Yet Jesus as king is the complete opposite.  His kingdom and ruling comes through actions of love and grace, words and touch of healing and compassion.  His kingship is shown as he wraps a towel around his waist and he washes his disciples feet.  He is a servant leader.  He is one who leads by example of going to places least likely, touching people who are deemed ‘untouchable’ and by inviting tax collectors and sinners to dine with him. 

He’s not the king the people of his time were expecting. 

And in a way, he still may not be the king that we are expecting. 

We live in a world dominated by the view that the only answer to violence is more violence.  And the end result of that view is death.  (Lose)

So what does that mean for us as we watch the news and our hearts stir for refuges?

What does that mean for us as we watch the news and our hearts break for cities and nations impacted by violence? 

What does that mean as we see more and more commercials for gifts we ‘need’ to give this Christmas knowing that our local and global neighbors are hungry?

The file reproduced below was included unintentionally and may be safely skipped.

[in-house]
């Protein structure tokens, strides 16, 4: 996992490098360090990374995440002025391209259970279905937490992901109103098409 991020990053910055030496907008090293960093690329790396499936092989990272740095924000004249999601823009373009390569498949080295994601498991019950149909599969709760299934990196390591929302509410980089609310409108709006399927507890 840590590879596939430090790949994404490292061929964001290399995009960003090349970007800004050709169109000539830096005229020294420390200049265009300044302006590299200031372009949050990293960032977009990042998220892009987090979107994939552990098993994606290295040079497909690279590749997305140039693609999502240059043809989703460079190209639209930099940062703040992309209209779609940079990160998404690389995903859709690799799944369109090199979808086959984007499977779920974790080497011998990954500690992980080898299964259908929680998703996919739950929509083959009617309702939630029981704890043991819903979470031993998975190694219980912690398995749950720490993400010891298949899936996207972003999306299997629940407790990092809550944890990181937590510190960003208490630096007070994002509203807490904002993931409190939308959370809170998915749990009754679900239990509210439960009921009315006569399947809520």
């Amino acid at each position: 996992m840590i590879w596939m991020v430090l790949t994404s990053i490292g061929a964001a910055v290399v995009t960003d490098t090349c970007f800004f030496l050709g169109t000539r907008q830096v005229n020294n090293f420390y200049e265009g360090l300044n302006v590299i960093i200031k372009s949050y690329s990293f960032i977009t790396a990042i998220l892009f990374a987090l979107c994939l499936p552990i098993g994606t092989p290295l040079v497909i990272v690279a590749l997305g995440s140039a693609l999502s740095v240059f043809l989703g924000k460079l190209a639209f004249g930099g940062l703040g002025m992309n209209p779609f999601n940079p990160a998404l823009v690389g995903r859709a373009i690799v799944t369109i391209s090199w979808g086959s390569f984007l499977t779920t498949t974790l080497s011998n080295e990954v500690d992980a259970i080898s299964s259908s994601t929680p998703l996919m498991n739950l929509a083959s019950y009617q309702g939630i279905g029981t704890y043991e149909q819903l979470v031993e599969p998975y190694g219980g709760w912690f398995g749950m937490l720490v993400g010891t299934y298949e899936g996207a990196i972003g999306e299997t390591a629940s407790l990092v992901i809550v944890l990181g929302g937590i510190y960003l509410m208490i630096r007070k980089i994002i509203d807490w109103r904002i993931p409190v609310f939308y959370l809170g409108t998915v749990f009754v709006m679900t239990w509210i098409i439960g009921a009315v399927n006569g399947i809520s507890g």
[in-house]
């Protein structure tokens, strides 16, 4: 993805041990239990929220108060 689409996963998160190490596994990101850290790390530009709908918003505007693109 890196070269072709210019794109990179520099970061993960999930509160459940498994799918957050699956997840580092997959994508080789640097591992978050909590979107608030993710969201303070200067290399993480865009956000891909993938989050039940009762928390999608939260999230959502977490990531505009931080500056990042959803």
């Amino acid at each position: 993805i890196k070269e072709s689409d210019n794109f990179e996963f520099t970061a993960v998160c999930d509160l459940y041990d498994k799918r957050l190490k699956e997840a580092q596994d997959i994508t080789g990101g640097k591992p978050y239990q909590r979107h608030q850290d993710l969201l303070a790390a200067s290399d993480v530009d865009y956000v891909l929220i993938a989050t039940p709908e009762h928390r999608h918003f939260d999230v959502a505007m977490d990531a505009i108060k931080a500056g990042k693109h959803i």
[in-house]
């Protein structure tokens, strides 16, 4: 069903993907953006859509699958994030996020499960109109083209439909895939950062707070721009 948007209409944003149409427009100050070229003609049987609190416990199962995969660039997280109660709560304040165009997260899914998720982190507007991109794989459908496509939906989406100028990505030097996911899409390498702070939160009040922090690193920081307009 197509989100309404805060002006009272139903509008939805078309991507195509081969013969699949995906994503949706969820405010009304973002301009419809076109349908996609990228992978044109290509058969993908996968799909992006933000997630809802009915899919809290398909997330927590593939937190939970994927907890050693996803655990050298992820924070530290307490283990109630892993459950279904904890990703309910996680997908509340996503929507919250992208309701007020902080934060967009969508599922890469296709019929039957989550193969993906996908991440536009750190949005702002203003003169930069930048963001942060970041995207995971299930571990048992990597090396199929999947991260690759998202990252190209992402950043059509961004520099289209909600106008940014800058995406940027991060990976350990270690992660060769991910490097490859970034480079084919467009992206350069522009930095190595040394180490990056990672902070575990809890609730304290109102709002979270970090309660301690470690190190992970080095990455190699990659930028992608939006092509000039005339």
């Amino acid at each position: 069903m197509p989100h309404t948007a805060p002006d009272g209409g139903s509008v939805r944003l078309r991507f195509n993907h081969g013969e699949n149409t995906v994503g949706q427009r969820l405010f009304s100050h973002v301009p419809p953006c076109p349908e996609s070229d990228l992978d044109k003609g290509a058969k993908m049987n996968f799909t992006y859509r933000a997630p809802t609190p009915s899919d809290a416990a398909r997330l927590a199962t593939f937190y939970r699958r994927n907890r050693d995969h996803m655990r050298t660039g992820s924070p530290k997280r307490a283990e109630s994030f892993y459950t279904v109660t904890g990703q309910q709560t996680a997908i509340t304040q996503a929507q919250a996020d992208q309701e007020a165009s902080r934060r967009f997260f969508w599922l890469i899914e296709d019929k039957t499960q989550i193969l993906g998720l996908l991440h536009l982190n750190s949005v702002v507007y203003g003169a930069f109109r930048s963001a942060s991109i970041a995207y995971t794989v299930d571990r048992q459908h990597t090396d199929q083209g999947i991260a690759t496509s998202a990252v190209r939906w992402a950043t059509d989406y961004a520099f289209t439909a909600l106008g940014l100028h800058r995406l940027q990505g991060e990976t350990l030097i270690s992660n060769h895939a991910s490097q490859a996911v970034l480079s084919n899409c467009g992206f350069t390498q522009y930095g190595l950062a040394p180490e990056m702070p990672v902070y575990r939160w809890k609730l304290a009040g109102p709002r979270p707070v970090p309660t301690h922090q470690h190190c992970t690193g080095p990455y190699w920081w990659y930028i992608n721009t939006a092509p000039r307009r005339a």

What does that mean for us as we gather with family and friends this week to share in a meal that gives us a day and some time to give thanks? 

Sorry for all the questions, but I think that’s the challenge with today’s gospel text. 

We can see Pilate and Jesus in this interaction…and we know that love will win and what the final outcome will be. 

But in our own world….we do not know what tomorrow will bring. 

We do not know what the next big news story will be that will change our hearts and our world. 

But in the midst of it all, God is with us.

In the midst of it all, God continues to love us through Jesus Christ. 

God continues to be with us,

To give us strength and grace to witness to Jesus Christ, our Lord and our King. 

I pray that we are able to witness to Jesus who demonstrated power through weakness, who manifested strength through vulnerability, who established justice through mercy, who build the kingdom of God by embracing a confused, chaotic and violent world taking its pain into his own body, dying the death it sough and rising again to remind us that light is stronger than darkness, love is stronger than hate and that with God, all good things are possible.  (Lose)

Let us go from this place,

Strengthened by God’s love and grace,

Empowered by the Holy Spirit,

And fed with the body and blood of Jesus to share God’s love with the world. 

And now may the peace, which passes all understanding, keep our hearts and minds in Christ Jesus and let all God’s people say, amen.